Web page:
What's been the best moment for you, one moment in particular, since you've started this?
Triton the lion, who lives at the Johannesburg Zoo, in order to get 30 less-than-enthusiastic minutes of “play” a day, could easily bite or maul his way through six balls and call it quits. When we threw him our blue ball, he started out as usual but no matter what he did to the ball—biting, batting, pouncing—it just kept bouncing and rolling. He worked himself into level of intensity his handlers had never seen. He ended up playing for almost an hour straight and then finally lay down, exhausted.
Several days later, I went back to see if the ball survived. Not only had it survived, but it clearly had much life left in it and the zoo management was amazed. I left another ball with them as a back-up. And now, two years later, they recently told me that he still has both balls and still plays full-force. They would have had to buy nearly 3,000 regular balls in that time, but more importantly, for me anyway, is that this Lord of the Jungle, who didn't care what color the ball was or what pattern was on it, showed us the magic of “play.”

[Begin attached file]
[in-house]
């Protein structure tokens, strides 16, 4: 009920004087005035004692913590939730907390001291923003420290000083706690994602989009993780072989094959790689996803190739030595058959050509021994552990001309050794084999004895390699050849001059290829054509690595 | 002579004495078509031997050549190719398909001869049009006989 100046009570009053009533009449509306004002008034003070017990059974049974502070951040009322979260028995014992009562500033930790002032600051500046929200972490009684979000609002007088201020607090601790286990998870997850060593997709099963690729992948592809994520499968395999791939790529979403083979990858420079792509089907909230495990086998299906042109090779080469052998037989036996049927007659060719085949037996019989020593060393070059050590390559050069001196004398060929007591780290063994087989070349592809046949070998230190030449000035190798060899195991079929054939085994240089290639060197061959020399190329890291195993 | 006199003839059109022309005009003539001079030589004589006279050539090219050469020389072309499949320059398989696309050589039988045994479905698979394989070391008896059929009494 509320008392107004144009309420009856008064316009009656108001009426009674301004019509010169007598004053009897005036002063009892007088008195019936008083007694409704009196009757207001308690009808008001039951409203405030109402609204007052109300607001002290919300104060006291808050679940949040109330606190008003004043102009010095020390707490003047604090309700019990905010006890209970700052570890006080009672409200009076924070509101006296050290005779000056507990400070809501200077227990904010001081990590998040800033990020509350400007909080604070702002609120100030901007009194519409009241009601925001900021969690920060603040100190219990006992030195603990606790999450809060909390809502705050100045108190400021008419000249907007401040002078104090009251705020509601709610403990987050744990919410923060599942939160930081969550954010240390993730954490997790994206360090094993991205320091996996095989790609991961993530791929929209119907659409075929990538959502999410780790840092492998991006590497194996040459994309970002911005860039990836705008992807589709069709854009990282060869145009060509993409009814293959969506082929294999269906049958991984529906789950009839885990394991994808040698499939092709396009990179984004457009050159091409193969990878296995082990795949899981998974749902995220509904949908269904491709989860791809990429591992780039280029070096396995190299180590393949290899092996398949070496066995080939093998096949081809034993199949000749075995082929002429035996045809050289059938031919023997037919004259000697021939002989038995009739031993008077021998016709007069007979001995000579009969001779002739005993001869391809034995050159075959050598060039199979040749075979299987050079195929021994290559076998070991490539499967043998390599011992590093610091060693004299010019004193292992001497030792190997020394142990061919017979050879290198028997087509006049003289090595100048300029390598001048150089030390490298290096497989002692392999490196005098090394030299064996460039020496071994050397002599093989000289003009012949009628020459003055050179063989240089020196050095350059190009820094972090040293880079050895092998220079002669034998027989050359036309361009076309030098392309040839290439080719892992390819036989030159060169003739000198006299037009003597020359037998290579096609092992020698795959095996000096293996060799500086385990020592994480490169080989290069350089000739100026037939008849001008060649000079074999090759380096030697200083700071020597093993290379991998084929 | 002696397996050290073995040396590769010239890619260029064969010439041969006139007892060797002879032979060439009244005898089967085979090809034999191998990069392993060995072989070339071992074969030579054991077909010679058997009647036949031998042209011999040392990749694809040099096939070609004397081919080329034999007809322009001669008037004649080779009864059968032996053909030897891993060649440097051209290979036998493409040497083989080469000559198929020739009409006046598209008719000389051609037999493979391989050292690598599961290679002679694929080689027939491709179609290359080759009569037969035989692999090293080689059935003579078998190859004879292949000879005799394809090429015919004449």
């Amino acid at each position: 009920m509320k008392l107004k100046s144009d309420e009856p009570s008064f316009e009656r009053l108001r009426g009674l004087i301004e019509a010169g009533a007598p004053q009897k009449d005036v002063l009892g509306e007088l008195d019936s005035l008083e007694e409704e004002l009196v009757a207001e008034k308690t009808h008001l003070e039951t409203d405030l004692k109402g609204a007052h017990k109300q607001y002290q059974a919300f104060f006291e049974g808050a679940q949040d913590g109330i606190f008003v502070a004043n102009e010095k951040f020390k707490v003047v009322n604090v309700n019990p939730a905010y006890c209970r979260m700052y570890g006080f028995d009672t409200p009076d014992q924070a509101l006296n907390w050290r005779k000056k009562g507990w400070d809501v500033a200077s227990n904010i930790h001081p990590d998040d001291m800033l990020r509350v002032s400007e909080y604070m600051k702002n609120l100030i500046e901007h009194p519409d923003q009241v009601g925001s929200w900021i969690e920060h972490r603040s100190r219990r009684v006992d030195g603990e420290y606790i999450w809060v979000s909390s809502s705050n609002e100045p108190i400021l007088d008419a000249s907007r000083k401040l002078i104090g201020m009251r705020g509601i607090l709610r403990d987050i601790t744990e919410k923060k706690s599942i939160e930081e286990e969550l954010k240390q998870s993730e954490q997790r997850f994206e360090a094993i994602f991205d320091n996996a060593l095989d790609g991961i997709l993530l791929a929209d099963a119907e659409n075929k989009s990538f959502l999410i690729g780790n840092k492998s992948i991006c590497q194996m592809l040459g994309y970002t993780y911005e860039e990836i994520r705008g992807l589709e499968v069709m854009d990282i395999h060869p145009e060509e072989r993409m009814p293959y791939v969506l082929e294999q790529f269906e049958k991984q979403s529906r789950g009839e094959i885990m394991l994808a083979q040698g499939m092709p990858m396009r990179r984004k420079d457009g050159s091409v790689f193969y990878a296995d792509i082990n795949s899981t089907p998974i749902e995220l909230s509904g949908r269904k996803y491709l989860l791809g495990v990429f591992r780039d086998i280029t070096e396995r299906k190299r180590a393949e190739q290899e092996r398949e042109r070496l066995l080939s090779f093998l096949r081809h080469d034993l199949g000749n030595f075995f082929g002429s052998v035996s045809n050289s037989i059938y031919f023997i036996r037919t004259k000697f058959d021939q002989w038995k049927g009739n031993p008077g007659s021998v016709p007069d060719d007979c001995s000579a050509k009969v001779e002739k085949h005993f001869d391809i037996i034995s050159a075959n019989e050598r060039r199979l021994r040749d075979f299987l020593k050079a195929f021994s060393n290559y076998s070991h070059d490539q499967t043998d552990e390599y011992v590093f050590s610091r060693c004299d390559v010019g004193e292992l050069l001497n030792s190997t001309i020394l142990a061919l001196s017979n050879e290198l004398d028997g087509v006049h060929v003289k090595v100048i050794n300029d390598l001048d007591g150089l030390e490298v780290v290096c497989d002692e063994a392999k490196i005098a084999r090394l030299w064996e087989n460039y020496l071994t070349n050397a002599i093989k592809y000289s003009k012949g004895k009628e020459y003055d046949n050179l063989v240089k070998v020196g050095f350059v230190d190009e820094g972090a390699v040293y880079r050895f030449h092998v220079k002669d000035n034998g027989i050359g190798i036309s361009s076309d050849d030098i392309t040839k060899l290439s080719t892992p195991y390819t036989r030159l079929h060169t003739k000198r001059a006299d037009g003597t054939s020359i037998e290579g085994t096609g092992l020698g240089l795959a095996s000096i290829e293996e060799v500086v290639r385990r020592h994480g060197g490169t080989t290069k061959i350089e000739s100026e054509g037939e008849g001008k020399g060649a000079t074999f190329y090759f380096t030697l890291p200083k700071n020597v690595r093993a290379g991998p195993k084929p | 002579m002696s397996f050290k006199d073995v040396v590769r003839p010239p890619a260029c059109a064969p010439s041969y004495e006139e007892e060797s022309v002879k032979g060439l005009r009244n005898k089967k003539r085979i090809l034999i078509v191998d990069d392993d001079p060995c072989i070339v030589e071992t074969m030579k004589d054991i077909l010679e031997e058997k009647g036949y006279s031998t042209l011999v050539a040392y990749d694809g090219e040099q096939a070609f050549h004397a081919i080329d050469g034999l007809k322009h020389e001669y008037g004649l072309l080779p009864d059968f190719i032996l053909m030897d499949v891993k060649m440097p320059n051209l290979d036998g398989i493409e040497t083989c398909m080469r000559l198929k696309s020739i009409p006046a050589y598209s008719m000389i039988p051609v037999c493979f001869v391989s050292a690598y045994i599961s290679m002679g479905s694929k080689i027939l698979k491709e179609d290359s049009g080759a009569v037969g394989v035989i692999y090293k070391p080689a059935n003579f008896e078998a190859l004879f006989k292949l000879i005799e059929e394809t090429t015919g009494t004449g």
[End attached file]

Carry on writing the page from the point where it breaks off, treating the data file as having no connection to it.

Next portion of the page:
That he was able, without thinking, without judgment, without question, to be so transformed, I knew then and there, beyond all doubt that this ball had the potential to allow outcomes and to have impact in ways well beyond any current metric or existing criteria. We are now beginning to see the early signs that this is carrying over in the world of children and that is so far beyond any possible hope or dream I could have dared have.
Do you have any plans for other sports?
Yes, we hope to make our One World Futbol version of every other inflated sports ball. Our goal is to support these sports by offering these balls to recreation centers, schools and camps as a way of saving money and time. This could then be an additional way of creating resources for giving yet more balls away.
Durability is an aspect that has long been neglected or forgotten in our modern world. At times it's hard to understand what problem we're actually addressing. We're still learning the nuances of it the longer we do this. It is humbling at times to see how many ways its purpose is broadened. In other words, no matter the environment, no matter the sport, no matter the game, “play” makes life easier.
What's next for One World Futbol?
There's so much in the pipeline right now, I can't predict which will break through first. All I can say is stay tuned.